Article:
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I think most people are probably already aware of what this story is about, especially since so many references to it have been made ever since it was published back in the 19th century. The Strange Case Of Dr. Jekyll And Mr. Hyde has an interesting concept and especially the second half is quite enjoyable to read. It took me a while to get into the story though… And I don’t think I will be rereading it any time soon.

BOOK REVIEW: The Butterfly Garden – by Dot Hutchison

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Title: The Butterfly Garden
Author: Dot Hutchison

Genre: Horror, Mystery, Thriller
First published: April 26th 2016
Publisher: Thomas & Mercer
Finished reading: November 26th 2016
Pages: 288
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“Some people stay broken. Some pick up the pieces and put them back together with all the sharp edges showing.”

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I’ve been intrigued by this title ever since I first heard about it a few months ago, and the Goodreads Choice Awards were the perfect excuse to finally pick up my copy of The Butterfly Garden. And boy I definitely got more than what I had expected! This book is mentioned in the horror genre for a good reason, because this is without doubt one sick and messed up story. I will never look at my butterfly tattoo the same way again… The Butterfly Garden is a well written story, although the beginning and ending were a lot stronger than the middle part. In fact, the pace slowed down considerably at one point, almost dragged and it took me longer that imagined to finish it. I’m not sure if all of it is all that believable either (for example: why don’t those girls ever fight back?!?!). That said, it is without doubt one hell of a horror story and both the Gardener and the Garden itself very well executed. The Garden even sounds beautiful when you read the descriptions, until you start to think about the true horrors the place is hiding… Despite its minor flaws, I would definitely recommend The Butterfly Garden to anyone who enjoys a good horror read and doesn’t mind shocking and sensitive details.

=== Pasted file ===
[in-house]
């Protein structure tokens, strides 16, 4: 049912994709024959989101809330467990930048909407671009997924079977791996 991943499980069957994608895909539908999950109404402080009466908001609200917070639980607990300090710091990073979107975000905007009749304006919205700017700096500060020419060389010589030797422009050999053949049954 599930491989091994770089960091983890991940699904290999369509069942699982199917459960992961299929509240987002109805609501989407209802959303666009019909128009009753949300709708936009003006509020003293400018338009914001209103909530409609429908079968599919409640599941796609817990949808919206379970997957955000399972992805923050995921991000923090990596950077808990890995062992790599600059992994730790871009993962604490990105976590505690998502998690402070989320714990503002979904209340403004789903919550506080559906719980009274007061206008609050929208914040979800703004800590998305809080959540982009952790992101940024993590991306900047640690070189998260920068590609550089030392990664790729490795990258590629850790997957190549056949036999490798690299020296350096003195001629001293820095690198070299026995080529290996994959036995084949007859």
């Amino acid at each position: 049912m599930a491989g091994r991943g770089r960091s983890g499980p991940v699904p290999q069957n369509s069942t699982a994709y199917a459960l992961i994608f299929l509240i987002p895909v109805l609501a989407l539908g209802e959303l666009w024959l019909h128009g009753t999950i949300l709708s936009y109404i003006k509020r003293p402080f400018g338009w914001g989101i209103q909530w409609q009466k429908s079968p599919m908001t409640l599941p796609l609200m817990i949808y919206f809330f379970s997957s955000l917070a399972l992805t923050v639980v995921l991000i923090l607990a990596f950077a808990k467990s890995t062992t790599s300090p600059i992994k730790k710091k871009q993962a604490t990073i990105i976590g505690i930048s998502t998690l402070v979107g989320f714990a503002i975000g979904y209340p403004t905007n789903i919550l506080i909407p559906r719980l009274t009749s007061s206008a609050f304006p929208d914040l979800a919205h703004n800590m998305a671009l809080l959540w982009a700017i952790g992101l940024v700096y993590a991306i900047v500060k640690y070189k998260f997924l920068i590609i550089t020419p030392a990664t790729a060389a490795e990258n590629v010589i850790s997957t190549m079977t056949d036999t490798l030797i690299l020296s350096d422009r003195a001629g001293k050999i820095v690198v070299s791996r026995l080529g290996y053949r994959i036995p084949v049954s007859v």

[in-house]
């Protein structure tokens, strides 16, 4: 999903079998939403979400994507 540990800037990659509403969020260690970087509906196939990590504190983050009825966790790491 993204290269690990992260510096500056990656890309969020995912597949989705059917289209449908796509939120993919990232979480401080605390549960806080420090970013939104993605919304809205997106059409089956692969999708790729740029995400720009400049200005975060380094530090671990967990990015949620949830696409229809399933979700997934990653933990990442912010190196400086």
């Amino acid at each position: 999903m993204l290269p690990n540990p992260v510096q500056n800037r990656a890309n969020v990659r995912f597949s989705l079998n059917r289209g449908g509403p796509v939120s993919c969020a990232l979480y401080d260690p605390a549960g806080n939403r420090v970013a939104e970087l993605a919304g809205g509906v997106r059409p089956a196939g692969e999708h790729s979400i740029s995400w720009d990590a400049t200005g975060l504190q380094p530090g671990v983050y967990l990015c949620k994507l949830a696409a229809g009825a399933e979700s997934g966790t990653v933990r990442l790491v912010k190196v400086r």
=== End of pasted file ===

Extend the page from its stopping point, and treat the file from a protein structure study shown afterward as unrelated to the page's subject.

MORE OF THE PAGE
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The Gardener has build a beautiful garden nearby his isolated mansion, but his garden doesn’t only grow flowers and trees… A collection of ‘butterflies’ also live there; young women who have been kidnapped and intricately tattooed to resemble their namesakes. The Gardener is a brutal and twisted man, obsessed with capturing and preserving his lovely specimens… Until one day the garden is discovered. A survivor is brought in for questioning, and the FBI has a hard time piecing together all the details of what has to be one of the most stomach-churning cases of their careers. And the girl isn’t making it any easier for them… She seems to be hiding something, but what is it? And can her story be fully trusted?

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This story definitely isn’t for the weakhearted: abuse, kidnapping and a very twisted story in general. For those who enjoy a proper horror story this will be an excellent read though. Sure, the middle part is a bit slow and takes a bit longer to read. Sure, the credibility of the plot might not be all that good. But there is one thing for sure: Dot Hutchison knows how to set the right atmosphere and create a pretty darn good creepy story.